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Parking lots on ‘most expensive’ shorelines in BVI

Cassandra Titley-O’Neal

Local environmentalist Dr Cassandra Titley-O’Neal has claimed that parking lots are occupying some of the most expensive coastline properties in the British Virgin Islands (BVI), adding that the territory may need to reconsider how it utilizes its shores as it pushes towards proper development.

“I don’t know how many of you are actually aware [that] most of our coastline – we actually have parking lots. They are the most expensive parking lots anywhere in the world if you look at the costs of land close to the shoreline,” she said during a meeting held this week as part of a European Union-funded assessment to help chart a better course in the BVI towards development over the next 20 years.

Dr Titley-O’Neal, during her presentation at the meeting, showed photographs of how she thinks shorelines are better utilized in other countries.

“These are some picture of a boardwalk along the coast of a place that I lived for four years – St John, New Bronswick,” she said. “Basically, the persons who own land along the shoreline – they created a boardwalk that people can come out and walk, ride bicycles, walk dogs, bring the kids out; and this is an example of where possibly we could be heading – to a coastal zone, a coastal front which will be inviting not just for the residents but also for the tourists; and to enhance your tourist product in the process.”

Dr Titley-O’Neal also mentioned another place – San Antonio in Texas, which she said doesn’t have the sea that is available in the BVI. “They have a river. And what they did is recreate the waterfront. They put in canals where you could sit on the boats and hear about the history of San Antonio.”

She added that there are also cafes and restaurants on the San Antonio waterfront. “People are beginning to change the whole coastal zone atmosphere; and that can be beneficial not just to tourists, but for locals,” added Dr Titley-O’Neal.

However, another resident who attended the meeting, Cindy Rosan-Jones, cautioned against what she said is any plan to commercialize the BVI coastline.

“I would never like to see our coastline as commercial; it is creating a lot of problems around the Caribbean…” Rosan-Jones said, adding that access to beach is a thorny issue here. “It’s really a problem right now, so I would never ever like to see our coastlines become commercial – or just commercial.”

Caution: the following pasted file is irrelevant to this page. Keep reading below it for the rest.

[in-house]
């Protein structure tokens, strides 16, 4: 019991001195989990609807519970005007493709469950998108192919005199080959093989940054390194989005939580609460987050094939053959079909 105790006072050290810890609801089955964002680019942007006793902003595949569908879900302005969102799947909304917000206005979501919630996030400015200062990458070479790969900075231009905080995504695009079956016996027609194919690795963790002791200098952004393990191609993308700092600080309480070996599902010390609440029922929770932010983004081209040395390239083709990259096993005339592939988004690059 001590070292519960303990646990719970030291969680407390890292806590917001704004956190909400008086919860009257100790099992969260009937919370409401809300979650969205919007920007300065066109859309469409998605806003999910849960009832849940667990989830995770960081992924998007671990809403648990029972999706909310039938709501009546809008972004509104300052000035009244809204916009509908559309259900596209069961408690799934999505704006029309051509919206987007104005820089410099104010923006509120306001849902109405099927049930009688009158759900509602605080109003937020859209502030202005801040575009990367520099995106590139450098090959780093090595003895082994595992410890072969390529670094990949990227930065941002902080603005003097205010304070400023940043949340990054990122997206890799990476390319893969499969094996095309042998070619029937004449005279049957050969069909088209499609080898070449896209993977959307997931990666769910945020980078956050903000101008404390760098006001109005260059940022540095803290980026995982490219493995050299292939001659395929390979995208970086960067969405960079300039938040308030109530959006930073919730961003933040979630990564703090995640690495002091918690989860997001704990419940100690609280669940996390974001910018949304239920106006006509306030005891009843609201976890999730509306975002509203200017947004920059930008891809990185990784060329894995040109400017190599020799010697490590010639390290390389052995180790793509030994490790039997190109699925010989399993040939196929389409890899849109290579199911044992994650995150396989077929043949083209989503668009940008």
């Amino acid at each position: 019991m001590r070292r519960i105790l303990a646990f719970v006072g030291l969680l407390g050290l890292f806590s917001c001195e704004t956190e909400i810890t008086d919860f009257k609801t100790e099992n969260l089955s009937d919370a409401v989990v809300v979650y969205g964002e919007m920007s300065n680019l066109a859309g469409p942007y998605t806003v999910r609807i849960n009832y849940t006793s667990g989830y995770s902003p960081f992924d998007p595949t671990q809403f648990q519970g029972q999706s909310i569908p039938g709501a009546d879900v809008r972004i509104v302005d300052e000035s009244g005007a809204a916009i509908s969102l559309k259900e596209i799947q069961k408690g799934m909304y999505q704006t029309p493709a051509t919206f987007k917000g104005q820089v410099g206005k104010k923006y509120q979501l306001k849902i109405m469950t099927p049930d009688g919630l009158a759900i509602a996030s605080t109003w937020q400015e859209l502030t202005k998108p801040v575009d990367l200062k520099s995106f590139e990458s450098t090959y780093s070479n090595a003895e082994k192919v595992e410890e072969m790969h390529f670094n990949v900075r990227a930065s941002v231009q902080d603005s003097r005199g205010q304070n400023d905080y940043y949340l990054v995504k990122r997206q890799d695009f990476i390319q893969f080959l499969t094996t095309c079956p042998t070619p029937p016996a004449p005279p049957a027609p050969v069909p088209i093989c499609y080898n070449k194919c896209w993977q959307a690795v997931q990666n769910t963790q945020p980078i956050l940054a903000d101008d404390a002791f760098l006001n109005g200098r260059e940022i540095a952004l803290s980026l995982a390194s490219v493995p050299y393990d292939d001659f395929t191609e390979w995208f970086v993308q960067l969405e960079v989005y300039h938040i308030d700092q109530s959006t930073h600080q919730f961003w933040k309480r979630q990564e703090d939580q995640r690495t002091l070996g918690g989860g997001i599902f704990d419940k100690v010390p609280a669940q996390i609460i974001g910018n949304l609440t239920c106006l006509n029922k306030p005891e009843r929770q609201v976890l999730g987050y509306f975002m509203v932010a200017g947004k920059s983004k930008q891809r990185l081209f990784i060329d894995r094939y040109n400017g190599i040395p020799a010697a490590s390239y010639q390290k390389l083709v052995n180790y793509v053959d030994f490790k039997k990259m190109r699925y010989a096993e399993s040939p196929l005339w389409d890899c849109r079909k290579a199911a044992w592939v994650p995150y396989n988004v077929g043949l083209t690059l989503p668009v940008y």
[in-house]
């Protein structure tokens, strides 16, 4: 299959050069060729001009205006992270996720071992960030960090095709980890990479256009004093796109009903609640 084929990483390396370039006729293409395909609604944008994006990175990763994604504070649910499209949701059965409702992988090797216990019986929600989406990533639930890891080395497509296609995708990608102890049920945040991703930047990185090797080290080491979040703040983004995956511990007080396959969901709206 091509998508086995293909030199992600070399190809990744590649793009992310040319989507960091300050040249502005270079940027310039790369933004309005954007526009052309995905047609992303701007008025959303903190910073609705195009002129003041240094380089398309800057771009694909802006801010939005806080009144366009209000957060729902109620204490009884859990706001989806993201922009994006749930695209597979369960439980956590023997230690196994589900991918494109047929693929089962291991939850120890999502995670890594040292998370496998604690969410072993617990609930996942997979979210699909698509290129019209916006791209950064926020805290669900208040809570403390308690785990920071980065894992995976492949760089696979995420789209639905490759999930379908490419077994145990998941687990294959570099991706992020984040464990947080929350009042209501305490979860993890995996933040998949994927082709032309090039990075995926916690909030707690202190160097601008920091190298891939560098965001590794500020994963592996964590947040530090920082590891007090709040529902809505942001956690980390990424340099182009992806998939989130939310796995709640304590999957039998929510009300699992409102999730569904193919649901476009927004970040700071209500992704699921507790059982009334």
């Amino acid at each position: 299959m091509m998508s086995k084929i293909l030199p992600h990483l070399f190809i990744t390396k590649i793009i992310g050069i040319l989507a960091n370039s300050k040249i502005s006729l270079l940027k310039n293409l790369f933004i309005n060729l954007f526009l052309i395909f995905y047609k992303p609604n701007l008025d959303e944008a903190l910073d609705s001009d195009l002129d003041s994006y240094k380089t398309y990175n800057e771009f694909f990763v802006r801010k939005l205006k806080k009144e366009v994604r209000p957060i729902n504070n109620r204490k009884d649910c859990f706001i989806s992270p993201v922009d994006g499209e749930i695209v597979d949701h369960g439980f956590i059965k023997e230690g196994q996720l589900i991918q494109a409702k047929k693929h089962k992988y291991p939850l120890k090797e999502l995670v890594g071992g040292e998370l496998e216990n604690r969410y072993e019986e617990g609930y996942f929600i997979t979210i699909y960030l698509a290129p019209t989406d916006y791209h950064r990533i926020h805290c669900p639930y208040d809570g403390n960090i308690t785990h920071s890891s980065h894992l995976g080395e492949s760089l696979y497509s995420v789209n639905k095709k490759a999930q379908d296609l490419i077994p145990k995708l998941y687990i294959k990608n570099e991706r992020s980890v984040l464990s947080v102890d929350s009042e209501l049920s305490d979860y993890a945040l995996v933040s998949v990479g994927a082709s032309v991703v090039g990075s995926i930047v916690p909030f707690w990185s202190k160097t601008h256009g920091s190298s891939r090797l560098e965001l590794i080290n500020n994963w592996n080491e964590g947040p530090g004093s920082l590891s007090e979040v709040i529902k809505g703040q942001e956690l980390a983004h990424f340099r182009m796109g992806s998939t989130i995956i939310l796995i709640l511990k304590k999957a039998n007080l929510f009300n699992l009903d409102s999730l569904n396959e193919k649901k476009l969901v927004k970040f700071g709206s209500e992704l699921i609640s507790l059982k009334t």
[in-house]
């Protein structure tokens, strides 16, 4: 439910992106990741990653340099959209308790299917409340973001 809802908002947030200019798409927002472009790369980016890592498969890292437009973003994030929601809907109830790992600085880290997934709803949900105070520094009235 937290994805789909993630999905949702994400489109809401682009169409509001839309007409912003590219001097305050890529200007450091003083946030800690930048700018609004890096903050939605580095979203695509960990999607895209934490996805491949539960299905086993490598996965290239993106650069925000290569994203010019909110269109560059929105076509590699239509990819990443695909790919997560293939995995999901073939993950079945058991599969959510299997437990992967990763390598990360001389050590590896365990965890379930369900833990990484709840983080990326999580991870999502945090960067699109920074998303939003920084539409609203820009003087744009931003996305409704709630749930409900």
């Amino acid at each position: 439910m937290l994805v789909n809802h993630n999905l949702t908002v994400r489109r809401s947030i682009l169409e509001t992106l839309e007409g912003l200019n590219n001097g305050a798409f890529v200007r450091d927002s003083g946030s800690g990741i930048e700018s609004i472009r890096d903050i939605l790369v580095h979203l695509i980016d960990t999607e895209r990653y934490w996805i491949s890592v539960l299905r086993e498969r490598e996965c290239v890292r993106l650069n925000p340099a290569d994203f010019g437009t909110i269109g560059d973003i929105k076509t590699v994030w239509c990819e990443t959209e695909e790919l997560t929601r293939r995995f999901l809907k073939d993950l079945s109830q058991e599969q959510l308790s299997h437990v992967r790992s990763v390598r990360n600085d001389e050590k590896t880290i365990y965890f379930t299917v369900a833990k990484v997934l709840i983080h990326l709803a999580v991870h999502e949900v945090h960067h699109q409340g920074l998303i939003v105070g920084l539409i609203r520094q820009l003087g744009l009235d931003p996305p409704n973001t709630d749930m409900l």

Cindy Rosan-Jones

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11 Comments

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  1. Concerned says:

    Well-loved. Like or Dislike: Thumb up 5 Thumb down 0

    Great, lets create boardwalks at the Road Town shores instead. This will attract lots of people…who will all have to find a space to park their cars. Luckily we are used to double park in town, so I foresee no problems

    • The Common Sense Guy says:

      Like or Dislike: Thumb up 0 Thumb down 0

      I think that if we brought in stocks and placed them in the center of the town square, (yes I mean physical wooden stocks where you put people in and hold them by their wrists and feet), we could throw bad fruit at people who do not obey the law.

      For repeat offenders, the public would also be allowed to throw unripe fruit, such as a moderately hard mango, to make sure that people know that they should obey the law. I think it would be very effective!

      Another plus point is that families and friends could gather together to go down to the square and throw fruit together, thus helping with social cohesion within family units.

      ” A family that throws together – stays together”

      If you agree with this idea then please press the green ‘like’ button and let’s make this happen people!

      Let’s make the BVI’s GREAT AGAIN!!

      Thank you.

      Good night.

  2. Scary Mary says:

    Well-loved. Like or Dislike: Thumb up 16 Thumb down 1

    There is a reason our coastlines in Road Town are strewn with parking lots – they are built on nothing but landfill, not solid ground.